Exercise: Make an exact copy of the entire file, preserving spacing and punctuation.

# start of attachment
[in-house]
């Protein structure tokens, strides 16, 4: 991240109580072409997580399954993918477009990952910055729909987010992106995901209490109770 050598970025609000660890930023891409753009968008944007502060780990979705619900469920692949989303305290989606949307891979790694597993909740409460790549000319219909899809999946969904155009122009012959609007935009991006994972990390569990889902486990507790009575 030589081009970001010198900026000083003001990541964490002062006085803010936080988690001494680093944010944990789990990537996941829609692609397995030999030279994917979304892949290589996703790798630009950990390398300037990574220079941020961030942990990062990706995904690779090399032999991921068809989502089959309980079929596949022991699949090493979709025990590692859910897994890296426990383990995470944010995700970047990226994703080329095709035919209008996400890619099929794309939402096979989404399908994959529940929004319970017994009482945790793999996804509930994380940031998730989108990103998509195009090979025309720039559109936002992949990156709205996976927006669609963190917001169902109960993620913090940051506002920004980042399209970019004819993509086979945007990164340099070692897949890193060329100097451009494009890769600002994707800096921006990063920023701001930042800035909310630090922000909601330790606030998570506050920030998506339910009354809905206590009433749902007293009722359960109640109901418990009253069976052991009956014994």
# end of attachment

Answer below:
[in-house]
């Protein structure tokens, strides 16, 4: 991240109580072409997580399954993918477009990952910055729909987010992106995901209490109770 050598970025609000660890930023891409753009968008944007502060780990979705619900469920692949989303305290989606949307891979790694597993909740409460790549000319219909899809999946969904155009122009012959609007935009991006994972990390569990889902486990507790009575 030589081009970001010198900026000083003001990541964490002062006085803010936080988690001494680093944010944990789990990537996941829609692609397995030999030279994917979304892949290589996703790798630009950990390398300037990574220079941020961030942990990062990706995904690779090399032999991921068809989502089959309980079929596949022991699949090493979709025990590692859910897994890296426990383990995470944010995700970047990226994703080329095709035919209008996400890619099929794309939402096979989404399908994959529940929004319970017994009482945790793999996804509930994380940031998730989108990103998509195009090979025309720039559109936002992949990156709205996976927006669609963190917001169902109960993620913090940051506002920004980042399209970019004819993509086979945007990164340099070692897949890193060329100097451009494009890769600002994707800096921006990063920023701001930042800035909310630090922000909601330790606030998570506050920030998506339910009354809905206590009433749902007293009722359960109640109901418990009253069976052991009956014994």